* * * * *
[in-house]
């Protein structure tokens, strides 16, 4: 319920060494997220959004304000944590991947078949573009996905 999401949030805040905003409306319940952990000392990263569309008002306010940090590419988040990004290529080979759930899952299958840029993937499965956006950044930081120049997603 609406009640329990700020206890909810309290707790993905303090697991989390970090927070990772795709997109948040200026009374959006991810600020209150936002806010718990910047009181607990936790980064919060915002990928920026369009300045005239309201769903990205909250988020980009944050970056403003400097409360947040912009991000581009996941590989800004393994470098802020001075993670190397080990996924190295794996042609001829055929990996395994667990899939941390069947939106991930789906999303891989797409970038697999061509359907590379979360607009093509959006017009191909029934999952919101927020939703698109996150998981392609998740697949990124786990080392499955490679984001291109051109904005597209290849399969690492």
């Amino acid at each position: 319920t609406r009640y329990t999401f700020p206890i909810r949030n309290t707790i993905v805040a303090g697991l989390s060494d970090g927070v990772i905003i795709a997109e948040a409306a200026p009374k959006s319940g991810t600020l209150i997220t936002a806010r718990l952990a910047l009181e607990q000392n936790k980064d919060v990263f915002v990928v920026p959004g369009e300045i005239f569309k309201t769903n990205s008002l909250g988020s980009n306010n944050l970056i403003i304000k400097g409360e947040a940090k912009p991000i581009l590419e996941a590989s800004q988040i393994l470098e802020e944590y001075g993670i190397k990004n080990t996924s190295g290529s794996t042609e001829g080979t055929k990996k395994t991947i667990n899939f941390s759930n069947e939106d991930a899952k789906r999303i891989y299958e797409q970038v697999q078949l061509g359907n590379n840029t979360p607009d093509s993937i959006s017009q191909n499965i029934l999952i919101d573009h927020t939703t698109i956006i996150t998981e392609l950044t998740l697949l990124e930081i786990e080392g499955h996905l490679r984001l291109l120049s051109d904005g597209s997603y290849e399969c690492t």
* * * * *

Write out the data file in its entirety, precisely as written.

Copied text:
[in-house]
């Protein structure tokens, strides 16, 4: 319920060494997220959004304000944590991947078949573009996905 999401949030805040905003409306319940952990000392990263569309008002306010940090590419988040990004290529080979759930899952299958840029993937499965956006950044930081120049997603 609406009640329990700020206890909810309290707790993905303090697991989390970090927070990772795709997109948040200026009374959006991810600020209150936002806010718990910047009181607990936790980064919060915002990928920026369009300045005239309201769903990205909250988020980009944050970056403003400097409360947040912009991000581009996941590989800004393994470098802020001075993670190397080990996924190295794996042609001829055929990996395994667990899939941390069947939106991930789906999303891989797409970038697999061509359907590379979360607009093509959006017009191909029934999952919101927020939703698109996150998981392609998740697949990124786990080392499955490679984001291109051109904005597209290849399969690492």
């Amino acid at each position: 319920t609406r009640y329990t999401f700020p206890i909810r949030n309290t707790i993905v805040a303090g697991l989390s060494d970090g927070v990772i905003i795709a997109e948040a409306a200026p009374k959006s319940g991810t600020l209150i997220t936002a806010r718990l952990a910047l009181e607990q000392n936790k980064d919060v990263f915002v990928v920026p959004g369009e300045i005239f569309k309201t769903n990205s008002l909250g988020s980009n306010n944050l970056i403003i304000k400097g409360e947040a940090k912009p991000i581009l590419e996941a590989s800004q988040i393994l470098e802020e944590y001075g993670i190397k990004n080990t996924s190295g290529s794996t042609e001829g080979t055929k990996k395994t991947i667990n899939f941390s759930n069947e939106d991930a899952k789906r999303i891989y299958e797409q970038v697999q078949l061509g359907n590379n840029t979360p607009d093509s993937i959006s017009q191909n499965i029934l999952i919101d573009h927020t939703t698109i956006i996150t998981e392609l950044t998740l697949l990124e930081i786990e080392g499955h996905l490679r984001l291109l120049s051109d904005g597209s997603y290849e399969c690492t």